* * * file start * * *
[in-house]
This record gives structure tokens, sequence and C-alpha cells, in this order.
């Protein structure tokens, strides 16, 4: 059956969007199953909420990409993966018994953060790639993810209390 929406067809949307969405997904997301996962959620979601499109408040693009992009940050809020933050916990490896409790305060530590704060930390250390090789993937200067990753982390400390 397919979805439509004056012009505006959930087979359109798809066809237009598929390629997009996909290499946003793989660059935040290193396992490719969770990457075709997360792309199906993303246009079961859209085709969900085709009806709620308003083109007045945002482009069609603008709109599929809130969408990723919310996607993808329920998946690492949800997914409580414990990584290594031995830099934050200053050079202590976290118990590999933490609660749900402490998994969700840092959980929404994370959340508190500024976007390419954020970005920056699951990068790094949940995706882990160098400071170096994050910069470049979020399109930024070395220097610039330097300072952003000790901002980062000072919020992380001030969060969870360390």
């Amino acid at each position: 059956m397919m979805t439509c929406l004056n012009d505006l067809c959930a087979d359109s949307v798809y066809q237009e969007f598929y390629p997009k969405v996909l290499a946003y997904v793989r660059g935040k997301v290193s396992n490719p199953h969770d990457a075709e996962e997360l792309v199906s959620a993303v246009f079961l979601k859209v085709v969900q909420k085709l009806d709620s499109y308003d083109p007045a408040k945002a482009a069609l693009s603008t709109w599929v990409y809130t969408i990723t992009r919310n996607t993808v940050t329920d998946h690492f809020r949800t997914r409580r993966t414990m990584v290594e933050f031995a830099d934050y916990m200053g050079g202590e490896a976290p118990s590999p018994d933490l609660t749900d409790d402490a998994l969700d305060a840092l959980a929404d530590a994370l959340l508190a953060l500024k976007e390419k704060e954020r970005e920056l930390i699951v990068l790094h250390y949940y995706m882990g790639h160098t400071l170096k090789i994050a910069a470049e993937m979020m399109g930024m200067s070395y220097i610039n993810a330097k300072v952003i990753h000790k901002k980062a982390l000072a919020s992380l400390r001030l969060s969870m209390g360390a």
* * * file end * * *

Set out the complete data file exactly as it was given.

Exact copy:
[in-house]
This record gives structure tokens, sequence and C-alpha cells, in this order.
């Protein structure tokens, strides 16, 4: 059956969007199953909420990409993966018994953060790639993810209390 929406067809949307969405997904997301996962959620979601499109408040693009992009940050809020933050916990490896409790305060530590704060930390250390090789993937200067990753982390400390 397919979805439509004056012009505006959930087979359109798809066809237009598929390629997009996909290499946003793989660059935040290193396992490719969770990457075709997360792309199906993303246009079961859209085709969900085709009806709620308003083109007045945002482009069609603008709109599929809130969408990723919310996607993808329920998946690492949800997914409580414990990584290594031995830099934050200053050079202590976290118990590999933490609660749900402490998994969700840092959980929404994370959340508190500024976007390419954020970005920056699951990068790094949940995706882990160098400071170096994050910069470049979020399109930024070395220097610039330097300072952003000790901002980062000072919020992380001030969060969870360390």
């Amino acid at each position: 059956m397919m979805t439509c929406l004056n012009d505006l067809c959930a087979d359109s949307v798809y066809q237009e969007f598929y390629p997009k969405v996909l290499a946003y997904v793989r660059g935040k997301v290193s396992n490719p199953h969770d990457a075709e996962e997360l792309v199906s959620a993303v246009f079961l979601k859209v085709v969900q909420k085709l009806d709620s499109y308003d083109p007045a408040k945002a482009a069609l693009s603008t709109w599929v990409y809130t969408i990723t992009r919310n996607t993808v940050t329920d998946h690492f809020r949800t997914r409580r993966t414990m990584v290594e933050f031995a830099d934050y916990m200053g050079g202590e490896a976290p118990s590999p018994d933490l609660t749900d409790d402490a998994l969700d305060a840092l959980a929404d530590a994370l959340l508190a953060l500024k976007e390419k704060e954020r970005e920056l930390i699951v990068l790094h250390y949940y995706m882990g790639h160098t400071l170096k090789i994050a910069a470049e993937m979020m399109g930024m200067s070395y220097i610039n993810a330097k300072v952003i990753h000790k901002k980062a982390l000072a919020s992380l400390r001030l969060s969870m209390g360390a």